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How to Propagate Colorado Blue Spruce

detail of siberian silver spruce image by Tomo Jesenicnik from

The Colorado blue spruce is one of the most popular evergreens. Landscapers and homeowners use it as an ornamental tree and windbreak. And in the eastern United States and Europe, it is prized as a Christmas tree because of its naturally symmetrical shape, needle retention and attractive blue foliage. The Colorado blue spruce is self-fertilizing and almost exclusively propagated from its abundant supply of seed in the fall.

Collect Colorado blue spruce pine cones in the fall before they have had a chance to open.

Place the unopened pine cones in a paper bag. Place the paper bag in a warm, dry space for a few days until the pine cones open and the seeds fall into the bag.

Shake any clinging seeds from the pine cones and remove them from the bag.

Store the bag of seeds in the refrigerator until spring or until you need them. Colorado blue spruce seeds stored in the refrigerator can remain viable for five to 20 years.

Soak the seeds two to four weeks before planting them. Place the seeds in a bowl of room-temperature water and leave them to soak overnight. Then pat the seeds dry and place them back into the refrigerator until planting time.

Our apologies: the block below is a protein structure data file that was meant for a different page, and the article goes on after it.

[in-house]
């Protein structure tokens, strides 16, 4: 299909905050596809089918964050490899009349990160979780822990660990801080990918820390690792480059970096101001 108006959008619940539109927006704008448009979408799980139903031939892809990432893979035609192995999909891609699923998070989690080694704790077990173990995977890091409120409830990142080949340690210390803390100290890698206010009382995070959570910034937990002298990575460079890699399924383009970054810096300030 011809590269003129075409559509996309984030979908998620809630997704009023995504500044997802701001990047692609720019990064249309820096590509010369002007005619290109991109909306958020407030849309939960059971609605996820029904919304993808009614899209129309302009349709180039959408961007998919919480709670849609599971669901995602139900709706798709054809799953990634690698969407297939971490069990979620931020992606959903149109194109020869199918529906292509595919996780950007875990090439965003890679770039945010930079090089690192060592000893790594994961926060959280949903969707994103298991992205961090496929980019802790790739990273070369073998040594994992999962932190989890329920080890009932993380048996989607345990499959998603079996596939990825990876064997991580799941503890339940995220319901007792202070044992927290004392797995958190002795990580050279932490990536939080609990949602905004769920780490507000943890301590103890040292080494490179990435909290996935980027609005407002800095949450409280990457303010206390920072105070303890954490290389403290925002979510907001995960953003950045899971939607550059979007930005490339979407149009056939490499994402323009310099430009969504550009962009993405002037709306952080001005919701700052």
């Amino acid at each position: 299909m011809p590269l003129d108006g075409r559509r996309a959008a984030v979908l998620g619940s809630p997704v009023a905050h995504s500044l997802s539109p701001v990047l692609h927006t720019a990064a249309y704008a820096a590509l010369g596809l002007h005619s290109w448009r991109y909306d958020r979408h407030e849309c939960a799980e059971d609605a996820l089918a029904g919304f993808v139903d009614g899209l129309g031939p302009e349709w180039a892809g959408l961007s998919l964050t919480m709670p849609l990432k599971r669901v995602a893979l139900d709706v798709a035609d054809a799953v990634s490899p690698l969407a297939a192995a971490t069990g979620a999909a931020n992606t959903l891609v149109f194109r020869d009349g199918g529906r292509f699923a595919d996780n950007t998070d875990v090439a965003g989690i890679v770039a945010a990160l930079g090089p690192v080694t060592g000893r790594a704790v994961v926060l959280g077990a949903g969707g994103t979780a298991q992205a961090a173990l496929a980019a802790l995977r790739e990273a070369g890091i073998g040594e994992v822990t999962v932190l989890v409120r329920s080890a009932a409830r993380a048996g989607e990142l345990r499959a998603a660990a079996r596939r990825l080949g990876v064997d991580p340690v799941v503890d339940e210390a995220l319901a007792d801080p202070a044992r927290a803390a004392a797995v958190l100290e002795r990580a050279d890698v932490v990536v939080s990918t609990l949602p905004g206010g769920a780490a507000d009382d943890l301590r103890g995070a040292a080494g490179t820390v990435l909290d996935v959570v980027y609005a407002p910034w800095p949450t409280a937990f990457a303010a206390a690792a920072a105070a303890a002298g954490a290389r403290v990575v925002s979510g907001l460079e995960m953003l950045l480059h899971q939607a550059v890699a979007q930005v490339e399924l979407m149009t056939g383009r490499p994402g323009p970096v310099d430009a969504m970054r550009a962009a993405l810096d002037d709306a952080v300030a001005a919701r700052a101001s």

Fill your seedling tray with a sterile, commercial soil-less peat-lite mix like Cornell.

Place one Colorado blue spruce seed in each section of the planting tray. Then cover each seed with 1/4 inch of the potting mix.

Water the seeds so the soil medium is moist, but not overly so. Test the medium for moisture periodically. Water it only when it dries out.

Cover the planting tray with a sheet of newspaper to keep them shaded until they sprout in two to three weeks.

Keep the seedlings moist and in partial shade for the first year. Then transplant the most viable seedlings to one-gallon pots. Keep them growing there for at least two years (and up to five years) before transplanting them outdoors.


Rare forms of Colorado blue spruce are sometimes propagated from 6-inch shoots of new growth manually pulled from the base of the tree. To root the shoot, cut a 3/4-inch V-shaped notch into the base of the cutting. Then dip the end of the cutting 1 inch deep into a powdered rooting hormone so it is covered in roughly 1/16th of an inch of it. Then place the cutting in a 2-inch pot of sterilized moist sand and water. Cover the pot with a clear plastic bag and store it at 80 degrees and keep the sand moist. When the cutting reaches 6 inches tall, plant it outside.

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